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Judy Smith — inspiration for 'Scandal' TV series — on her path to the White House

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From riding past in her father’s taxicab to working inside the Oval Office, crisis management expert Judy Smith tells the little-known story of her path to becoming the first Black woman to brief the White House press corps. Smith, CEO of Smith & Company and the inspiration for Shonda Rhimes’s hit series “Scandal,” tells Yahoo News that at the time, she did not fully realize the significance of her historic appointment as deputy press secretary and special adviser to President George H.W. Bush. Now, following the announcement that president-elect Joe Biden’s administration will see an entirely female senior press team, and only the second Black female deputy press secretary, Karine Jean-Pierre, the real-life Olivia Pope reflects on what she hopes will inspire generations to come.

Video Transcript

[MUSIC PLAYING]

JUDY SMITH: My name is Judy Smith, and I'm CEO of Smith & Company, a strategic advisory firm. And some of you might know I had a little bit to do with the show called "Scandal."

- In Washington, DC, if a scandal is about to break, this is the woman who will make it disappear.

JUDY SMITH: I grew up in Washington, DC. My dad, when we used to drive on Sundays in his taxi, used to go past the White House. And I was saying how pretty it was, and I said I want to get in there.

One day I got a call from Marlin Fitzwater. And he said, I am press secretary to the president of the United States, and I would like to see if you might be interested in coming to work for the president as his deputy press secretary. And I thought it was a prank. I said, oh, sure you're Marlin Fitzwater, press secretary to the president of the United States.

I said now, are you looking for Judy Smith? And he said, yeah. Yeah, yeah, yeah. And I said, are you sure about that? I said, you know my parents, we don't have any money. We're poor. I didn't give any big fat contributions. I know absolutely no one in politics.

I just want you to be really sure about that, right? So he said, no, no. I'm sure. In fact, the president was going to run for another term and that his plan was to leave. And so he wanted to make sure that there was a deputy in place that could fill that role and step into that role.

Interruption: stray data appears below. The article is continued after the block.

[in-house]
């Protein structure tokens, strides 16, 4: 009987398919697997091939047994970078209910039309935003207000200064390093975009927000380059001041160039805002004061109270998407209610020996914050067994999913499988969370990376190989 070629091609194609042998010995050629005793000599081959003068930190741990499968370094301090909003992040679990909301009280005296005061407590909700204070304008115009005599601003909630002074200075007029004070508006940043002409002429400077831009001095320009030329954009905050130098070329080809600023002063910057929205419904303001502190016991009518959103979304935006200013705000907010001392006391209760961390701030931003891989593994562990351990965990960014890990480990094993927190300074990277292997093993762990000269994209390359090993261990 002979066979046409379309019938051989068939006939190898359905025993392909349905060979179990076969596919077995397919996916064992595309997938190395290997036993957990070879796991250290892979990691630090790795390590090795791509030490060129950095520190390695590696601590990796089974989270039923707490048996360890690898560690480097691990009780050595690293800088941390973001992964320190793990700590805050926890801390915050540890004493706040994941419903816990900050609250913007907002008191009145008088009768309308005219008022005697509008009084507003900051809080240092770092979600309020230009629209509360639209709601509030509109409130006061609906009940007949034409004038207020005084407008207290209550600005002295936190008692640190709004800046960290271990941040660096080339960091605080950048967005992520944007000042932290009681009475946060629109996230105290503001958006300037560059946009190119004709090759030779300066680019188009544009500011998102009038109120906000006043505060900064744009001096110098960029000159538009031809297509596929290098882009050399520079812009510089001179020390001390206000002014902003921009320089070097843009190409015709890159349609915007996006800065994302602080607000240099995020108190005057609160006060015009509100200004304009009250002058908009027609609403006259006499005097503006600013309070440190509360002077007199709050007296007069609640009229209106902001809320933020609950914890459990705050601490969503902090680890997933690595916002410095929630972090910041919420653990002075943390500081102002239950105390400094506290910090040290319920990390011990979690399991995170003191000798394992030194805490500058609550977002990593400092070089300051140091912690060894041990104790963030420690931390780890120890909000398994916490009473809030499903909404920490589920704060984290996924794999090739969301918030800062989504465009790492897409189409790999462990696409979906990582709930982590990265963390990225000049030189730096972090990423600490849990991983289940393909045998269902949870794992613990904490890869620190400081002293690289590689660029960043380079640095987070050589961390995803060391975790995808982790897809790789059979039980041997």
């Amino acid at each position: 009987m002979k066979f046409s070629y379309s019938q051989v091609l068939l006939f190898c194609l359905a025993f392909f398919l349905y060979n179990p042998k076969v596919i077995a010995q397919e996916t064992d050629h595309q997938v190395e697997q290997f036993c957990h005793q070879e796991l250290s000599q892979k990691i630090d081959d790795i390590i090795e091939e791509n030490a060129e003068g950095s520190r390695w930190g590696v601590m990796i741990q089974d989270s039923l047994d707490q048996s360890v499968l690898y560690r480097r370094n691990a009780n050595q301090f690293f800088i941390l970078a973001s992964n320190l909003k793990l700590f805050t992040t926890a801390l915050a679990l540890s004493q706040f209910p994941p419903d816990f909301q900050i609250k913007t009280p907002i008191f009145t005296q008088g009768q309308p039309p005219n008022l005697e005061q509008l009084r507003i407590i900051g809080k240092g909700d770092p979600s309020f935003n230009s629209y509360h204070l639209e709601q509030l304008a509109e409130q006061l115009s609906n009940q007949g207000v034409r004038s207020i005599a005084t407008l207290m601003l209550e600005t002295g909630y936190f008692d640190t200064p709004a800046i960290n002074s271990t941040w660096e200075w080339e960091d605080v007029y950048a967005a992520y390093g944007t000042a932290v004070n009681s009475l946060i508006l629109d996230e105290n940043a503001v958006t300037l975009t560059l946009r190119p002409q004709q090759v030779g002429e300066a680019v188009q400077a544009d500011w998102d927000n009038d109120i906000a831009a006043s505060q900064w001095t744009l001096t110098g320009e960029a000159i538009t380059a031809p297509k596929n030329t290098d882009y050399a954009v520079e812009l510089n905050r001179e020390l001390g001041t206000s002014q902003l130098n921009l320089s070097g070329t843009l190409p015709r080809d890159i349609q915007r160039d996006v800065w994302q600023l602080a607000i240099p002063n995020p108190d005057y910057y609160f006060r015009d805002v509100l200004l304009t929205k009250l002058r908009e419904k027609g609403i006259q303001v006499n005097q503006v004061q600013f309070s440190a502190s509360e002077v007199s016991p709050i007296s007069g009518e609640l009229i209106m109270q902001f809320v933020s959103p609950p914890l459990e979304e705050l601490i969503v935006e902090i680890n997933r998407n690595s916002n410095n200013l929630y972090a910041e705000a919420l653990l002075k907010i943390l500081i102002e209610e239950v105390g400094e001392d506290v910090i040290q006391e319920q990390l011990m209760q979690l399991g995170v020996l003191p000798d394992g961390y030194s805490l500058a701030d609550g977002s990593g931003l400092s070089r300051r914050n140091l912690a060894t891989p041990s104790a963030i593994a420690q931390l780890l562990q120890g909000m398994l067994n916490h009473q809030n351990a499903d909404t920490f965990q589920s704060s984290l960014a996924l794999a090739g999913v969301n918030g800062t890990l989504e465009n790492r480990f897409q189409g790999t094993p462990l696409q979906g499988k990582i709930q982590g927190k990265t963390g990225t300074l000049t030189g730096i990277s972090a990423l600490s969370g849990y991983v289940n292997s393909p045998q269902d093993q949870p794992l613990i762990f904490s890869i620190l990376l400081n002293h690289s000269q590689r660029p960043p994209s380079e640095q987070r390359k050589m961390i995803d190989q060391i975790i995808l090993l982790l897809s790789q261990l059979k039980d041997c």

And when I came to talk to the president, we went on Marine One and then Air Force One, and I was just, like, ah, this is not real. This is not real. And it just dawned on me that I'm working for the president of the United States. It was a good relationship.

And honestly, I have to give Marlin credit for that, because he gave us space to develop that, right. Most deputy press secretaries don't have that kind of relationship. You know, part of it was really explaining things from my perspective and how people might see them based from-- from my background.

GEORGE H. W. BUSH: Judy, I don't want this to come out wrong, but you talk about tough women. I mean, she is strong and in a wonderful way. And she takes it and can dish it out just as well. And it is tough out there in that press arena. But boy, she's doing a superb job.

JUDY SMITH: Being a Black woman, right, is never a time where you're not a Black woman. It's very obvious walking into any kind of role as a Black woman and as a woman, you are always conscious of what the makeup of a room, right, looks like. But I didn't understand the significance of what that was getting up briefing at that moment seeing a Black woman behind the podium speaking on behalf of the president to the American public.

There's an element of you just do it. And being in that position as deputy press secretary, you know, having some time to reflect on it, it feels like it's a way for women, and also especially, I think, for Black and brown women, to-- I don't know, to see and understand what it looks like to-- you know, to rise up to an opportunity and to be prepared for it and believing, believing that that can-- that that can happen, right. It doesn't matter to me what your background is, or your-- your past, or what you don't have and thinking that it's not possible.

It is truly, truly possible. So if anybody takes anything away from this, for me, I would say that I am forever grateful, right, for the opportunity. But truly what my hope is that it somehow inspires and it motivates other women to know that you can achieve your dreams, that all that is possible, and it starts right here, right, that ride in the taxicab starts right here.

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